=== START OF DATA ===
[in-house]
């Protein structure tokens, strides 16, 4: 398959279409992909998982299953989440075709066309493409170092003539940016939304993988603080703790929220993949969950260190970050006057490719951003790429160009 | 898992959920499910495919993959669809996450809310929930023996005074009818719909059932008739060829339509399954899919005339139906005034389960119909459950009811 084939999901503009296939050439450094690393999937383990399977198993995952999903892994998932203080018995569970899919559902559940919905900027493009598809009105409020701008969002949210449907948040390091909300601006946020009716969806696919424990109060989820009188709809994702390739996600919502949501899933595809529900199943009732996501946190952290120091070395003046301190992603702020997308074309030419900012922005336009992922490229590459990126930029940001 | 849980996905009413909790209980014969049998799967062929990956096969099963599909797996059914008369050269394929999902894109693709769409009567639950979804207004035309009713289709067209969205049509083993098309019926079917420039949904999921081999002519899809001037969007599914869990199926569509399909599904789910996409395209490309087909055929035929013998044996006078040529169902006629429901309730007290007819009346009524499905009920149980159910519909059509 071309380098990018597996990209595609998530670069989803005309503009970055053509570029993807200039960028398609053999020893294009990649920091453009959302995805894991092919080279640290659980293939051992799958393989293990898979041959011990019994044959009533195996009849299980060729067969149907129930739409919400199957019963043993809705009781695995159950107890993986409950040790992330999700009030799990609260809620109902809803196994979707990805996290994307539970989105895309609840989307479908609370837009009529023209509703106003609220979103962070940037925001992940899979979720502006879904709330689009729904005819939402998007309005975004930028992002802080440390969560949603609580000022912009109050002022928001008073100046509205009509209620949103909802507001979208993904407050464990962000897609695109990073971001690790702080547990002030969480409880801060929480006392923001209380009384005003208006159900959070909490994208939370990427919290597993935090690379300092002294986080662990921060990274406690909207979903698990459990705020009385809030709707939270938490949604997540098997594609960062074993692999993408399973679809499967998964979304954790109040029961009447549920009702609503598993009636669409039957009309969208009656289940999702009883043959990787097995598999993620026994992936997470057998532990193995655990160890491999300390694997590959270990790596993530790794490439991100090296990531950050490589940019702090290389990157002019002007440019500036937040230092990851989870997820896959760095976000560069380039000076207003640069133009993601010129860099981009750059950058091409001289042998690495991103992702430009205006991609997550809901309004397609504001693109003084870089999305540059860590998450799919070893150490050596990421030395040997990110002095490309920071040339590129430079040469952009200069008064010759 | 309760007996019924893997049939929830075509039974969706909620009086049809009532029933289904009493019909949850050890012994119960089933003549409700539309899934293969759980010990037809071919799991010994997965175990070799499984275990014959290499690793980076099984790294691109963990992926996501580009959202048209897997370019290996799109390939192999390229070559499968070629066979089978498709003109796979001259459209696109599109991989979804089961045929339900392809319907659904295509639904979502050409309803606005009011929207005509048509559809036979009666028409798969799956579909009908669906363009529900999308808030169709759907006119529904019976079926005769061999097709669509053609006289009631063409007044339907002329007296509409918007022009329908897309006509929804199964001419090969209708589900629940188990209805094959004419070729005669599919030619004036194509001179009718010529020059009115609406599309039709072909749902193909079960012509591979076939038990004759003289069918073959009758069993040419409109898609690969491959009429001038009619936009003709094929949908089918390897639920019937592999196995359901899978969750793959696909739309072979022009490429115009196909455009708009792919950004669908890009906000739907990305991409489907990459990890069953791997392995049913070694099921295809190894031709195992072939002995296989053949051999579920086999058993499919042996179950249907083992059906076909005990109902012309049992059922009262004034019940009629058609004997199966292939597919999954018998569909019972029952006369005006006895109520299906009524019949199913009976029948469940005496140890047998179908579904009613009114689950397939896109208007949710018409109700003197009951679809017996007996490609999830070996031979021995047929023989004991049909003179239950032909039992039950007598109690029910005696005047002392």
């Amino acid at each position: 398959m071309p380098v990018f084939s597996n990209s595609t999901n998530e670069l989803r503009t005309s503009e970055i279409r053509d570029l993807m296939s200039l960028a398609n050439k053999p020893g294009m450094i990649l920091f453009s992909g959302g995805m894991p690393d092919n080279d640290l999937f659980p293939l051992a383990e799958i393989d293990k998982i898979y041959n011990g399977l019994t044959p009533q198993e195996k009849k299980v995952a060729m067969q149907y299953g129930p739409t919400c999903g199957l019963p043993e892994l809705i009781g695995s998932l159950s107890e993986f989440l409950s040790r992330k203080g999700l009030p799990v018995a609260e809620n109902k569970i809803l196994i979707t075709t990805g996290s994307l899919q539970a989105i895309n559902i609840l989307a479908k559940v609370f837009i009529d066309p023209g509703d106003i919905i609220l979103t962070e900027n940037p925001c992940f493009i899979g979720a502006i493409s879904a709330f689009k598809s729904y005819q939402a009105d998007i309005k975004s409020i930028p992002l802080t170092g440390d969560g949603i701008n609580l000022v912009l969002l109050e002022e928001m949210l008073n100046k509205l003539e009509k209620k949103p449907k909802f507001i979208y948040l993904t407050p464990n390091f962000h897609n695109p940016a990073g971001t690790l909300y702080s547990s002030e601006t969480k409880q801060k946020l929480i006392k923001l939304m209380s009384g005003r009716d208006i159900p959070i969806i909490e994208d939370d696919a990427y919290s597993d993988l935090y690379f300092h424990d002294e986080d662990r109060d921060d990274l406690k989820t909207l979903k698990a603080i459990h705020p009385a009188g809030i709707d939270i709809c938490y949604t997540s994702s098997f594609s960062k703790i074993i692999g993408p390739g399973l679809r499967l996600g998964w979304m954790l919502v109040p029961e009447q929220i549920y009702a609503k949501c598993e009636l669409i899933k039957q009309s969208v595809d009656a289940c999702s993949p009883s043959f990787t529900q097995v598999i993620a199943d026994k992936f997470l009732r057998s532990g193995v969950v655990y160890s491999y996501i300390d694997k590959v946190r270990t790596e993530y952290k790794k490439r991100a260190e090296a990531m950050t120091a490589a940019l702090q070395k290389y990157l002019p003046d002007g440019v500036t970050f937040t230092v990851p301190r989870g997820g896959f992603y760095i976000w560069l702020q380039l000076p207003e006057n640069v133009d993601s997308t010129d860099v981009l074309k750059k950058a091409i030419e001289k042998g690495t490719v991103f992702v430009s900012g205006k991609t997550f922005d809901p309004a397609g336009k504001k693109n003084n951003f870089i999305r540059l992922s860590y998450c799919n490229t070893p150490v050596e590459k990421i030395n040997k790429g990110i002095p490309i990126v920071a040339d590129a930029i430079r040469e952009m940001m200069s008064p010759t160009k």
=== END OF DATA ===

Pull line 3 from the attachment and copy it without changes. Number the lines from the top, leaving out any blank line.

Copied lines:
């Amino acid at each position: 398959m071309p380098v990018f084939s597996n990209s595609t999901n998530e670069l989803r503009t005309s503009e970055i279409r053509d570029l993807m296939s200039l960028a398609n050439k053999p020893g294009m450094i990649l920091f453009s992909g959302g995805m894991p690393d092919n080279d640290l999937f659980p293939l051992a383990e799958i393989d293990k998982i898979y041959n011990g399977l019994t044959p009533q198993e195996k009849k299980v995952a060729m067969q149907y299953g129930p739409t919400c999903g199957l019963p043993e892994l809705i009781g695995s998932l159950s107890e993986f989440l409950s040790r992330k203080g999700l009030p799990v018995a609260e809620n109902k569970i809803l196994i979707t075709t990805g996290s994307l899919q539970a989105i895309n559902i609840l989307a479908k559940v609370f837009i009529d066309p023209g509703d106003i919905i609220l979103t962070e900027n940037p925001c992940f493009i899979g979720a502006i493409s879904a709330f689009k598809s729904y005819q939402a009105d998007i309005k975004s409020i930028p992002l802080t170092g440390d969560g949603i701008n609580l000022v912009l969002l109050e002022e928001m949210l008073n100046k509205l003539e009509k209620k949103p449907k909802f507001i979208y948040l993904t407050p464990n390091f962000h897609n695109p940016a990073g971001t690790l909300y702080s547990s002030e601006t969480k409880q801060k946020l929480i006392k923001l939304m209380s009384g005003r009716d208006i159900p959070i969806i909490e994208d939370d696919a990427y919290s597993d993988l935090y690379f300092h424990d002294e986080d662990r109060d921060d990274l406690k989820t909207l979903k698990a603080i459990h705020p009385a009188g809030i709707d939270i709809c938490y949604t997540s994702s098997f594609s960062k703790i074993i692999g993408p390739g399973l679809r499967l996600g998964w979304m954790l919502v109040p029961e009447q929220i549920y009702a609503k949501c598993e009636l669409i899933k039957q009309s969208v595809d009656a289940c999702s993949p009883s043959f990787t529900q097995v598999i993620a199943d026994k992936f997470l009732r057998s532990g193995v969950v655990y160890s491999y996501i300390d694997k590959v946190r270990t790596e993530y952290k790794k490439r991100a260190e090296a990531m950050t120091a490589a940019l702090q070395k290389y990157l002019p003046d002007g440019v500036t970050f937040t230092v990851p301190r989870g997820g896959f992603y760095i976000w560069l702020q380039l000076p207003e006057n640069v133009d993601s997308t010129d860099v981009l074309k750059k950058a091409i030419e001289k042998g690495t490719v991103f992702v430009s900012g205006k991609t997550f922005d809901p309004a397609g336009k504001k693109n003084n951003f870089i999305r540059l992922s860590y998450c799919n490229t070893p150490v050596e590459k990421i030395n040997k790429g990110i002095p490309i990126v920071a040339d590129a930029i430079r040469e952009m940001m200069s008064p010759t160009k």